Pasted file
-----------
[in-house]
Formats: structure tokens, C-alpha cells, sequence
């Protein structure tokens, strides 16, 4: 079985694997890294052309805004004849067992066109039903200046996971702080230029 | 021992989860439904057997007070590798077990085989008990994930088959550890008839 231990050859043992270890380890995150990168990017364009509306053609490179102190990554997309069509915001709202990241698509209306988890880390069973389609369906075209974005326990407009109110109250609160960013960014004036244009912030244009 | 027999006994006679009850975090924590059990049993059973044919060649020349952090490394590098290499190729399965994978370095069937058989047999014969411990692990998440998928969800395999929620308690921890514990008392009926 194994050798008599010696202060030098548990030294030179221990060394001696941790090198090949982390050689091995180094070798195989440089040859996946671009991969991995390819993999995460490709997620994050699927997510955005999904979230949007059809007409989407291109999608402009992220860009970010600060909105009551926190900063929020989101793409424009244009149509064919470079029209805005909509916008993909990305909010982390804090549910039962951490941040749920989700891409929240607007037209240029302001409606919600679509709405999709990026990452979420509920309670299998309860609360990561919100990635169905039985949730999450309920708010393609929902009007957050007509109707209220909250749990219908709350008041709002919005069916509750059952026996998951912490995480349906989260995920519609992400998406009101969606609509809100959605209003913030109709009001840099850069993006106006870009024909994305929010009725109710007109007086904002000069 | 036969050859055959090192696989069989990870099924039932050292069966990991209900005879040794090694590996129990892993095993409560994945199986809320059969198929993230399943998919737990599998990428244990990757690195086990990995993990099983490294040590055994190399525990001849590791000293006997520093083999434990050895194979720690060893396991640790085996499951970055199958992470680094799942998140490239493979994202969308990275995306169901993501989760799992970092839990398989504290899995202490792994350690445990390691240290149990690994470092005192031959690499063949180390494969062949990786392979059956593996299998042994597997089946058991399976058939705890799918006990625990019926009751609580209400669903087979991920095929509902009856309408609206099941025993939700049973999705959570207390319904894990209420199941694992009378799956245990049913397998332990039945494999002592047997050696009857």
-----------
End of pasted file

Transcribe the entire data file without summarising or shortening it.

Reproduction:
[in-house]
Formats: structure tokens, C-alpha cells, sequence
């Protein structure tokens, strides 16, 4: 079985694997890294052309805004004849067992066109039903200046996971702080230029 | 021992989860439904057997007070590798077990085989008990994930088959550890008839 231990050859043992270890380890995150990168990017364009509306053609490179102190990554997309069509915001709202990241698509209306988890880390069973389609369906075209974005326990407009109110109250609160960013960014004036244009912030244009 | 027999006994006679009850975090924590059990049993059973044919060649020349952090490394590098290499190729399965994978370095069937058989047999014969411990692990998440998928969800395999929620308690921890514990008392009926 194994050798008599010696202060030098548990030294030179221990060394001696941790090198090949982390050689091995180094070798195989440089040859996946671009991969991995390819993999995460490709997620994050699927997510955005999904979230949007059809007409989407291109999608402009992220860009970010600060909105009551926190900063929020989101793409424009244009149509064919470079029209805005909509916008993909990305909010982390804090549910039962951490941040749920989700891409929240607007037209240029302001409606919600679509709405999709990026990452979420509920309670299998309860609360990561919100990635169905039985949730999450309920708010393609929902009007957050007509109707209220909250749990219908709350008041709002919005069916509750059952026996998951912490995480349906989260995920519609992400998406009101969606609509809100959605209003913030109709009001840099850069993006106006870009024909994305929010009725109710007109007086904002000069 | 036969050859055959090192696989069989990870099924039932050292069966990991209900005879040794090694590996129990892993095993409560994945199986809320059969198929993230399943998919737990599998990428244990990757690195086990990995993990099983490294040590055994190399525990001849590791000293006997520093083999434990050895194979720690060893396991640790085996499951970055199958992470680094799942998140490239493979994202969308990275995306169901993501989760799992970092839990398989504290899995202490792994350690445990390691240290149990690994470092005192031959690499063949180390494969062949990786392979059956593996299998042994597997089946058991399976058939705890799918006990625990019926009751609580209400669903087979991920095929509902009856309408609206099941025993939700049973999705959570207390319904894990209420199941694992009378799956245990049913397998332990039945494999002592047997050696009857």